Let’s make one thing clear from the get-go. When it comes to
electric vehicles, Port Orchard Mayor Lary Coppola definitely has a
dog in this fight.
The city is working on getting federal grant money
to install an electric vehicle charging station in the downtown
area. City officials — Coppola in particular — believe the amenity
will entice visitors from Seattle who own electric cars to venture
over for a visit.
Coppola, who also writes automotive reviews for a number of
publications, recently got the chance to test drive a Mitsubishi
Innovative Electric Vehicle or MiEV. When he invited me to
accompany him on a spin about town, I hesitated, not wanting to
appear party to an infomercial. But I’ll admit I was intrigued.
Electric vehicles are still enough of a curiosity that I thought
checking out Coppola’s loaner would have adequate general interest
to justify at least a blog post. Fortunately for Coppola,
Mitsubishi and the electric vehicle crusade in general, my editor
It was a boxy little thing. Its 110 volt electric umbilical
chord was deceptively shaped like a regular gas pump. Coppola
simply unplugged it before taking off. The outlet was located
inside a garage at city hall. Coppola said it takes about eight
hours to charge the car using 110 volts; a 220 volt connection
would charge it in half the time. The amount of electricity used is
equivalent to an evening of television watching, he said.
“You can plug it in when you get home at night, plug it into
your standard outlet, and in the morning, you’ve got a full tank,”
The car’s range is 100 miles, ideal, Coppola said, for
commuting, say, from Port Orchard to Bremerton and back. And it has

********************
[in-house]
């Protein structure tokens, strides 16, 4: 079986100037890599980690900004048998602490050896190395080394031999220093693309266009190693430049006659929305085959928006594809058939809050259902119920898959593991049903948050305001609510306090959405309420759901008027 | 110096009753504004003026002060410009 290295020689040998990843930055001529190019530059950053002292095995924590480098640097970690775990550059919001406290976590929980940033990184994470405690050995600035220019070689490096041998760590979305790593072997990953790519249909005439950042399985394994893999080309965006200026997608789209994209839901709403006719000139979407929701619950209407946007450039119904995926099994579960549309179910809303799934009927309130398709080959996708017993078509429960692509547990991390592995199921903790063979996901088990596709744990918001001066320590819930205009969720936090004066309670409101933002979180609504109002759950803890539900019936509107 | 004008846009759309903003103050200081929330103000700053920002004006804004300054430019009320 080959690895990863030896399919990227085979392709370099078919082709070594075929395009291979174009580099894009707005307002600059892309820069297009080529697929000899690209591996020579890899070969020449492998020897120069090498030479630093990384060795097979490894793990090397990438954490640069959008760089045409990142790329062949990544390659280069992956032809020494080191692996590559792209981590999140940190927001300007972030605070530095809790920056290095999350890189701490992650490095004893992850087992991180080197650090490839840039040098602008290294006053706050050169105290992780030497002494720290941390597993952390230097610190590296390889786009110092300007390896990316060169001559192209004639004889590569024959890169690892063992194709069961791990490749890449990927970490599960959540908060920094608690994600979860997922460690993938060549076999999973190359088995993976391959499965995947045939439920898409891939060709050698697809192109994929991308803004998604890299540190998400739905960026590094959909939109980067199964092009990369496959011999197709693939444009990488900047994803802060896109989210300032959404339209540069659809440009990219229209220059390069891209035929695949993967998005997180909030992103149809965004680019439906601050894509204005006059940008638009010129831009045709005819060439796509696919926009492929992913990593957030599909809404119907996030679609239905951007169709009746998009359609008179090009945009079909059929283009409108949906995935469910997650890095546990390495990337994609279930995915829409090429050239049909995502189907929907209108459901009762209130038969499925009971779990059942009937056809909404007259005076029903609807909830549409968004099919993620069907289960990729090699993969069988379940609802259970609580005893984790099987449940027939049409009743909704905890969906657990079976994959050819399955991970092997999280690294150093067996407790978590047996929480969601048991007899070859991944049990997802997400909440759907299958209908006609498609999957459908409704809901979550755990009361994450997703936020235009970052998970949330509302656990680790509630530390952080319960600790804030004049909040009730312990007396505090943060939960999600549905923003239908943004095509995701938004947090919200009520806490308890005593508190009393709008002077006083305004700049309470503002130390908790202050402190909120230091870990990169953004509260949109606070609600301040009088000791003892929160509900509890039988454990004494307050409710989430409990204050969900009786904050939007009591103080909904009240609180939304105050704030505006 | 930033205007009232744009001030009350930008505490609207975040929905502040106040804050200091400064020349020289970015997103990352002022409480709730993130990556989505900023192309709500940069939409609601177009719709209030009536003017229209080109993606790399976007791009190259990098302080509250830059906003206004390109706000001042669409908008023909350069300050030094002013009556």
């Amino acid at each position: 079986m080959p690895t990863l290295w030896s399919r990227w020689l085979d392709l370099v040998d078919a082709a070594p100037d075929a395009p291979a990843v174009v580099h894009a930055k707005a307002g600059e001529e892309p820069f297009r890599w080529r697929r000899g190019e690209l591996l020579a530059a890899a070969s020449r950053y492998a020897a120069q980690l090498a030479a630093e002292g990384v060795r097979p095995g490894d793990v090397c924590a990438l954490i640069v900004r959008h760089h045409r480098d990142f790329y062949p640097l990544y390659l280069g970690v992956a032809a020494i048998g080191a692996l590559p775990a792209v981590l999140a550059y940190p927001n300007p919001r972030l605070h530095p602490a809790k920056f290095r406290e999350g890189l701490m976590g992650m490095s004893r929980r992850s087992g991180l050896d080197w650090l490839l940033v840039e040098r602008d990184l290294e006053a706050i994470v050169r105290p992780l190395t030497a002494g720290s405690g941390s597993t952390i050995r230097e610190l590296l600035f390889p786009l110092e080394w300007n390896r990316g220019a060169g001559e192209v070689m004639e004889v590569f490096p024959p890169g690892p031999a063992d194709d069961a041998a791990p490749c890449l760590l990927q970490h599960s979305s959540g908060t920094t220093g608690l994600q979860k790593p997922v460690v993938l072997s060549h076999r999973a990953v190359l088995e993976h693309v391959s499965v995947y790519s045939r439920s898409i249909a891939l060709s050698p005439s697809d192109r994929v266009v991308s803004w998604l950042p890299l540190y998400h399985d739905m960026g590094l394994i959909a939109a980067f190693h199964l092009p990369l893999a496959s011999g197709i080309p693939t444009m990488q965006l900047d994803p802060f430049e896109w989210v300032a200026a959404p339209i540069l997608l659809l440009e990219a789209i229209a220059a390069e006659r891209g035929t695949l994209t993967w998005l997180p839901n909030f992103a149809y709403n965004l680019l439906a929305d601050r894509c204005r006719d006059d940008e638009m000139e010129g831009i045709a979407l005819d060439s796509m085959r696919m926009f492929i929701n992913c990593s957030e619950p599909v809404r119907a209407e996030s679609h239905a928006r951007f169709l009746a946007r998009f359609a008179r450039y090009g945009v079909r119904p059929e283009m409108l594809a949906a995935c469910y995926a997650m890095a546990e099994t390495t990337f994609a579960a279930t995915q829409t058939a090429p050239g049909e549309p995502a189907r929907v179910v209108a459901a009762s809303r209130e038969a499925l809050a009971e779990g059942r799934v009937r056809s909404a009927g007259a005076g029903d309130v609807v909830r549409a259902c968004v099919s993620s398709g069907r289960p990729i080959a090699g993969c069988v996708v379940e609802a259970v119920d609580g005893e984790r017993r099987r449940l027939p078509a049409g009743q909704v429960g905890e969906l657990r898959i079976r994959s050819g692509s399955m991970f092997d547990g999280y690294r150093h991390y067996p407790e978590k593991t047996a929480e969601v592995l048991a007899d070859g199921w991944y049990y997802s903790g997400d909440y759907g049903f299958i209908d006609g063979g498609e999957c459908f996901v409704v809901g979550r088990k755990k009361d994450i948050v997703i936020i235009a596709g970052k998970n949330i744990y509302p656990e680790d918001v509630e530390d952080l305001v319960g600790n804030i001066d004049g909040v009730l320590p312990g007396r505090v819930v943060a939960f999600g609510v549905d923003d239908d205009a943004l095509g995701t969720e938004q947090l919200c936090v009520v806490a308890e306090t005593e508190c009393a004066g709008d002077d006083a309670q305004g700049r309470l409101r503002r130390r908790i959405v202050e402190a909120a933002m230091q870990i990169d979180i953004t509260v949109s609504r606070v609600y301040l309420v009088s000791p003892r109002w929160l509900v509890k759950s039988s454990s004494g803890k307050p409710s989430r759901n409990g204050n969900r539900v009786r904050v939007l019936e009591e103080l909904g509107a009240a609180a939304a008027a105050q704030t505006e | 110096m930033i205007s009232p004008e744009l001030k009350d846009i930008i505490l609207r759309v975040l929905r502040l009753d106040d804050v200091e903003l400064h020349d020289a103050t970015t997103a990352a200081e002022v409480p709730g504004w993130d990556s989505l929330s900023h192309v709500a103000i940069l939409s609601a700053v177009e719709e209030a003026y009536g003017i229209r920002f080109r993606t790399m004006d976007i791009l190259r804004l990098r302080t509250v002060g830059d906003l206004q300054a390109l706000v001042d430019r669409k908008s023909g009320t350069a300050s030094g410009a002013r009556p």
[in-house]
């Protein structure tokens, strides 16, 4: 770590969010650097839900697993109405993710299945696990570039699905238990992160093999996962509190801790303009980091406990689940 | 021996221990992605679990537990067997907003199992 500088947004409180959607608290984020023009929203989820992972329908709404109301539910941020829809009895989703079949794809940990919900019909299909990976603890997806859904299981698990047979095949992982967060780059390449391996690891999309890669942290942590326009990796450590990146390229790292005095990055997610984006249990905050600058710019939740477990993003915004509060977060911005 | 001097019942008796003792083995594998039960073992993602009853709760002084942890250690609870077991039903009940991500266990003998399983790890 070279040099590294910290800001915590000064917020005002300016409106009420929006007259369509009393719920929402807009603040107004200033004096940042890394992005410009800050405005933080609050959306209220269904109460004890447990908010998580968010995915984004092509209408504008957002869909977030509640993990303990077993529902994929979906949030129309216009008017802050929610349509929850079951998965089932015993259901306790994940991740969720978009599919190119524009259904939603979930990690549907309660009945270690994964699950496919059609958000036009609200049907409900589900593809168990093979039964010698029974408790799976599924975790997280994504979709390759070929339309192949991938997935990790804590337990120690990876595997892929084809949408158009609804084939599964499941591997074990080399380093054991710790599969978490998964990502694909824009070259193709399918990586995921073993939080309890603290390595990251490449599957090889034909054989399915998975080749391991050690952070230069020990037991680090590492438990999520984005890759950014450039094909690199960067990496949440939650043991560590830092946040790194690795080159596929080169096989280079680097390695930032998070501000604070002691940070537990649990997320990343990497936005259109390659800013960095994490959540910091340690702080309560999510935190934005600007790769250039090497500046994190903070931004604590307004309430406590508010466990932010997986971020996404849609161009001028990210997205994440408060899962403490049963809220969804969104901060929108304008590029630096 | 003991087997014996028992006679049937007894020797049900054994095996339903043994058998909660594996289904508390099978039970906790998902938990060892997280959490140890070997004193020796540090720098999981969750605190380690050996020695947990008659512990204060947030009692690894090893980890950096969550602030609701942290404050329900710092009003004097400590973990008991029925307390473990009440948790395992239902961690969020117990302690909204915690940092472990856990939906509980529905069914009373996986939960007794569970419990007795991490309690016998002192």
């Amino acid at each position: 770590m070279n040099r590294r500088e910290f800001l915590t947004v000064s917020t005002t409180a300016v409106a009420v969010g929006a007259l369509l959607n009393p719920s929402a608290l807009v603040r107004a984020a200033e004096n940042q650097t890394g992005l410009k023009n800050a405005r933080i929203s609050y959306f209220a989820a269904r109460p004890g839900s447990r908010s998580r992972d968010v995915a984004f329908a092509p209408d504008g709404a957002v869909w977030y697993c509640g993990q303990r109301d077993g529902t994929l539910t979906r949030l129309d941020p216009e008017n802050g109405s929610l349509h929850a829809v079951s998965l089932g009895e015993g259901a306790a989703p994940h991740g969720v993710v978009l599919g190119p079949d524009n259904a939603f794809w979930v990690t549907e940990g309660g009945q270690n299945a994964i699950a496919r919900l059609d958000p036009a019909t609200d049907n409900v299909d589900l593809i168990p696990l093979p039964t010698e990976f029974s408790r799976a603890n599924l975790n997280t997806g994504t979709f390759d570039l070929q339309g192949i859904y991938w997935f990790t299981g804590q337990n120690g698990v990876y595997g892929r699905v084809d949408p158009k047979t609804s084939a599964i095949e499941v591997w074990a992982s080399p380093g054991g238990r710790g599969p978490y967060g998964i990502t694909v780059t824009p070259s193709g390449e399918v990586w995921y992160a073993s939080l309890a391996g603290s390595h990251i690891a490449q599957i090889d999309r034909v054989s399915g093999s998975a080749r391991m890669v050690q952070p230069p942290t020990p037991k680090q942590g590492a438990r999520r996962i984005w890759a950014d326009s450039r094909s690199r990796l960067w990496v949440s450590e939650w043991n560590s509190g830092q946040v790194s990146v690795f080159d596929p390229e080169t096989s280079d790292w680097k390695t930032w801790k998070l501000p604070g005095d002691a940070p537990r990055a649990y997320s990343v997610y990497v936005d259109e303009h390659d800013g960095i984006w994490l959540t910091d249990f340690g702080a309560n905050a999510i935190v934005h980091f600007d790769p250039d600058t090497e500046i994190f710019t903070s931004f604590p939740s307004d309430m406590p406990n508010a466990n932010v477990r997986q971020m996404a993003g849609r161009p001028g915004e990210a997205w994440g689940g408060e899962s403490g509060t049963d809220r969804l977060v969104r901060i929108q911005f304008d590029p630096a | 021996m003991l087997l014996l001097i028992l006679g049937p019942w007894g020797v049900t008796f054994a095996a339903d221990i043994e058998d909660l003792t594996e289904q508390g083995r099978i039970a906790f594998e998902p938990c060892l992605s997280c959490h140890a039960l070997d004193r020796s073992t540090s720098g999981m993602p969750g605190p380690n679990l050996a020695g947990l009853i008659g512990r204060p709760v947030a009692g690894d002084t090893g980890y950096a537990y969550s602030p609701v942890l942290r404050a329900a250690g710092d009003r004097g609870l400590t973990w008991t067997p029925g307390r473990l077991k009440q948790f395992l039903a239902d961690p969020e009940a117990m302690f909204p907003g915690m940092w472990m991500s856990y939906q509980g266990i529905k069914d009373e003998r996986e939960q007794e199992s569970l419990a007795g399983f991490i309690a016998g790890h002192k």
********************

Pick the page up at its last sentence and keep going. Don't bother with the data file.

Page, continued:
plenty of get up and go.
“I was surprised at how powerful it is. I didn’t expect that,”
he said, adding it can easily reach 70 miles per hour on the
highway, should one be so inclined.
Coppola’s driving was conservative as we navigated around town.
But the car had plenty of power to make it up Dwight Street.
This particular car had the steering wheel on the right, so it
was easy to get things backwards. Like Coppola, I more than once
went to hit the blinker and ended up turning on the windshield
Coppola said he wasn’t sure if or how quickly electric vehicles
will be embraced by folks in Kitsap County. He sees the most
immediate benefit for Port Orchard in the Seattle tourist
Coppola, who has driven some honking big gas guzzlers in the
course of his automotive review career, said he took temporary
possession of the car with an open mind, prepared not to be
automatically sold on it just because of the EV charging station
venture. In the end, he found more to like about the car than he
“After driving it, I’m more convinced now than ever that they’re
going to be popular,” he said.
My question to the general readership is, “Have you considered
getting an electric vehicle? If so what are the deal breakers for
you, price, range, convenience or lack thereof in access to
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